As construction on the new wing of the Fogg Art Museum draws to a close, an old debate is reopening whether the University should be permitted to build an overhead footbridge connecting the two buildings.
Residents of the area, known as Mid Cambridge, have charged that a bridge spanning Broadway would reduce sun light, create a traffic hazard and in general detract from the aesthetics of the neighborhood.
University officials, however, say the connector will actually add to the appearance of the site, calling it "an architectural accent for the area where the neighborhood and the University meet."
"We wanted to work closely with the neighborhood to come up with a plan that was acceptable to people in the immediate area," said Philip Parsons, assistant director for operations at the Fogg.
In addition to meeting regularly with community members. Harvard last week sent a mailing to all Mid-Cambridge residents, giving details of the plan and listing the pros and cons of the bridge from perspectives of both the University and the neighborhood.
"It cost us roughly $2500 to do the mailing but it was well worth it," said Jacqucline O' Neill, associate vice president for state and community relations.
The mailing includes a letter from the Mid-Cambridge Neighborhood Association announcing an April 24 open meeting at which Fogg officials will present their plan to members of the community association.
Neighborhood residents have been satisfied with the dialogue between Harvard and the neighborhood, said Joan Lorentz, chairman of the Mid-Cambridge association.
"Our only concern now is whether Harvard and the Fogg will abide by the decision when out vote is taken," Lorentz added.
Lorentz said she is unsure how the vote will go next Tuesday, but said people have been "very much interested in the proceedings."
But the neighborhood's decision either way is non-binding. The final authority to grant approval rests with the Cambridge City Council, which will make a decision later this year after hearing both sides.
Architect James Stirling designed the Fogg extension formally known as the Arthur M. Sackler Museum--so that the building can function with or without the connector.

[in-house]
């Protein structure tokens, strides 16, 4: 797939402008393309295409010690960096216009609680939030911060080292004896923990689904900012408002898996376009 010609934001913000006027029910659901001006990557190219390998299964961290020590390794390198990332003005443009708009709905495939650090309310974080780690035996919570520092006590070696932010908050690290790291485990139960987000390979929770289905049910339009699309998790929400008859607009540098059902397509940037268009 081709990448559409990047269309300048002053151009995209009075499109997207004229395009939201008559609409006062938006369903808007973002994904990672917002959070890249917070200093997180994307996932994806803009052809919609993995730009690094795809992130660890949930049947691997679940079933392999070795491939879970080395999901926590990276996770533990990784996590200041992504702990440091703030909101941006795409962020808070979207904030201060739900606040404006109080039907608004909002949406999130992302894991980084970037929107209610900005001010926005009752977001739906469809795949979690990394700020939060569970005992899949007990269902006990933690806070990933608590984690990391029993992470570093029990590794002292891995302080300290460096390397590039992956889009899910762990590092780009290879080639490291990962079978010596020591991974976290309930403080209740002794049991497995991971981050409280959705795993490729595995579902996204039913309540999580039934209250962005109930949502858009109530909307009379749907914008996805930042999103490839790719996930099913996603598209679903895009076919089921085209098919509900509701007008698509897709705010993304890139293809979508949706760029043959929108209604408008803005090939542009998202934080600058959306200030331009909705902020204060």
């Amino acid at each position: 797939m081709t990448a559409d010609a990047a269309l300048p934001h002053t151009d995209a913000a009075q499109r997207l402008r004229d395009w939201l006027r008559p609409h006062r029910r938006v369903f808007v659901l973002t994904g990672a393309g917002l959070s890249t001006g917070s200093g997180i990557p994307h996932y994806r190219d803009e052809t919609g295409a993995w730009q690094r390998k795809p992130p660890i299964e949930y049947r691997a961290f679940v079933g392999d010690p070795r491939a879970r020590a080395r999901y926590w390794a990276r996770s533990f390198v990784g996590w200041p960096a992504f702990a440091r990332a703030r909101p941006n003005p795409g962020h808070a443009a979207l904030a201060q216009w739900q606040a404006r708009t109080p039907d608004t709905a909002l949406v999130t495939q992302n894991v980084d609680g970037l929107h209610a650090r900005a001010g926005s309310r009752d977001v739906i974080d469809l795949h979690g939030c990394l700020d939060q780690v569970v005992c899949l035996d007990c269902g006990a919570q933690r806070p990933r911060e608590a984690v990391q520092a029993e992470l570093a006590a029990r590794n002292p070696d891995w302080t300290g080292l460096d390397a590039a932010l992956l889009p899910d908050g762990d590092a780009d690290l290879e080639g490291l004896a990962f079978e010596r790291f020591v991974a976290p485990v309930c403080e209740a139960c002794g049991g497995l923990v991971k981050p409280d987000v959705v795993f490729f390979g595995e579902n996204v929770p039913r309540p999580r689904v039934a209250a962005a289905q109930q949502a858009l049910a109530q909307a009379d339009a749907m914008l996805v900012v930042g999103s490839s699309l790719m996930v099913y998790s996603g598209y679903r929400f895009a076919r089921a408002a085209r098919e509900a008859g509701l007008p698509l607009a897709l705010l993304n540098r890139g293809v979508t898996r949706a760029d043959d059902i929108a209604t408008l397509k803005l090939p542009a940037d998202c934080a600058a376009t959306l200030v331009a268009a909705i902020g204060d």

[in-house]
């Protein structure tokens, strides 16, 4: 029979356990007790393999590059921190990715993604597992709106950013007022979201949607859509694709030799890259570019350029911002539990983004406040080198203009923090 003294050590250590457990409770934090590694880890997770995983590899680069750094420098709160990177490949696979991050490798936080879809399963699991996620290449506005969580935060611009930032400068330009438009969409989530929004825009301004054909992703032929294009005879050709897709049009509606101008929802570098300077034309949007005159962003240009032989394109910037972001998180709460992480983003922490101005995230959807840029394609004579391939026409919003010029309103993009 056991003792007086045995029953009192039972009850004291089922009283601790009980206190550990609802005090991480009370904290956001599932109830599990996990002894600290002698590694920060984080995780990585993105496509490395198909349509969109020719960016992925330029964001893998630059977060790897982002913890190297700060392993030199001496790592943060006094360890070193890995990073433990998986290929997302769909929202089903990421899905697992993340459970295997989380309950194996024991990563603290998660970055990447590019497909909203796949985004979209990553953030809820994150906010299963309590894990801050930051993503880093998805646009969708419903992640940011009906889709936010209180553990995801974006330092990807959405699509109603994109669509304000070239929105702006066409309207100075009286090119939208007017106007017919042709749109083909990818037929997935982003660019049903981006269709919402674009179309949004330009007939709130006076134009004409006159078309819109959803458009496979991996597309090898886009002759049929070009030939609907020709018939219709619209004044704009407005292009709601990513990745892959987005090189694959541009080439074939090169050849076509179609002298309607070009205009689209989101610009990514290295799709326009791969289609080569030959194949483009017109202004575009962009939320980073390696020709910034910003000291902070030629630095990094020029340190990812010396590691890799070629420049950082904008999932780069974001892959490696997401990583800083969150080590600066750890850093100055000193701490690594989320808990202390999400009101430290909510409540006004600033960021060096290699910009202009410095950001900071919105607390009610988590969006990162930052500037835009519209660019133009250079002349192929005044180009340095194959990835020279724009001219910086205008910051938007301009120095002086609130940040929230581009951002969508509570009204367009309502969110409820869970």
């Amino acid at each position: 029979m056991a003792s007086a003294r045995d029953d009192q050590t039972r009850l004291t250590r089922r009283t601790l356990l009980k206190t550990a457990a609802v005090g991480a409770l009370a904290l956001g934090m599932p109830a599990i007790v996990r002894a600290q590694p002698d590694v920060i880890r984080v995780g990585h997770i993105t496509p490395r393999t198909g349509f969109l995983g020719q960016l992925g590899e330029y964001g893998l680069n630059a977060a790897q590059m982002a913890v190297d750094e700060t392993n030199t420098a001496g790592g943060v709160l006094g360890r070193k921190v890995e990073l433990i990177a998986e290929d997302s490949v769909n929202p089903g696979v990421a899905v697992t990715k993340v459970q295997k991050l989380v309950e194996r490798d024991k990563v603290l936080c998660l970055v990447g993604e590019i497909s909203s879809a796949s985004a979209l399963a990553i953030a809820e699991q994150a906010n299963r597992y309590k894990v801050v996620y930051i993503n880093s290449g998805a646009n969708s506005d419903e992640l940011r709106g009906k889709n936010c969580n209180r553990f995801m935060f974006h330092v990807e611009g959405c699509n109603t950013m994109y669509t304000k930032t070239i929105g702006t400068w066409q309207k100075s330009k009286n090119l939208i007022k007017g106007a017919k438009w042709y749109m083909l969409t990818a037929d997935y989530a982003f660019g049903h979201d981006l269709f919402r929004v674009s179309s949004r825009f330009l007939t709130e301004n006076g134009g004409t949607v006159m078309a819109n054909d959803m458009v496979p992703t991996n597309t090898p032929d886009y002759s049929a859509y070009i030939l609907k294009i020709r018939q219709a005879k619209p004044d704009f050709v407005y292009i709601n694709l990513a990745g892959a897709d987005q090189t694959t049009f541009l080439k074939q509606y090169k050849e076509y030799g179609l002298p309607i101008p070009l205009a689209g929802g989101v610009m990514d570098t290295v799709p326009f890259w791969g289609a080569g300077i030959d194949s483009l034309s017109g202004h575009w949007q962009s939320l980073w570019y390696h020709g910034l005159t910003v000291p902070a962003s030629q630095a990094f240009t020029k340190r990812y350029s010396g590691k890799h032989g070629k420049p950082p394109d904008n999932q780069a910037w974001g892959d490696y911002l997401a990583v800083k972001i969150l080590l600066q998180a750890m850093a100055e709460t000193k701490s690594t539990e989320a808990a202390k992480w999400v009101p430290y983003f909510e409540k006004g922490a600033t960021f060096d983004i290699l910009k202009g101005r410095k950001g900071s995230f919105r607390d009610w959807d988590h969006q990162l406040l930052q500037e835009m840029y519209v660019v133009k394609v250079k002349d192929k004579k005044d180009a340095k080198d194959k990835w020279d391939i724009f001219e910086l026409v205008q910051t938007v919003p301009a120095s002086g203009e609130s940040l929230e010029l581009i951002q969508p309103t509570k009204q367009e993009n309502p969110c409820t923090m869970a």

But University officials say the overhead bridge would enhance the safety of both museum visitors who would otherwise have to cross the busy Broadway intersection--as well as valuable works of art being transported from building to building.
"The museums are really one unit, with one director and one staff, and the bridge will make an enormous difference in our ability to operate our museum effectively," Parsons said.
The 18-foot-wide and 150-foot-long connector will house three galleries, and midway across the bridge two large circular windows will give pedestrians a view of the street according to Parsons.
To address neighborhood concerns about the overall visual impact on the area. Harvard hired a landscape architect. Carol Johnson, who designed a tree-lined plaza on the Fogg side of Broadway and a row of trees reaching down both sides of the street to the Cambridge Rindge and Latin School several blocks away.
The Fogg will pay the city $16,000 for "air rights" to the space over Broadway officials said.
But neighborhood residents say the financial compensation is not adequate "The $16,000 per year... amounts to approximately 16 cents per resident of Cambridge," the neighborhood's "con" statement says. "Let us forego this bounty and stand united in opposition to the gallery-connector... this proposal is detrimental to our neighborhood."
City Councilor Alice J. Wolf said that without having heard both sides of the argument, she could not make a decision on the Fogg case. But Wolf did express concern over the city's lack of a united policy to deal with overhead bridges.
"We have no standards or procedures--now it depends on whether you like the institution building it," Wolf said.
The Cambridge firm Draper Laboratories has also recently proposed a similar bridge spanning Broadway at the other end of the street in Kendall Square.
Construction on the Sackler Museum started in 1972, but the issue of the connector became prominent only last year, when the University presented the idea to the community.
A model of the proposed connector is on display at the Cambridge Public Library, where the April 24 meeting will be held.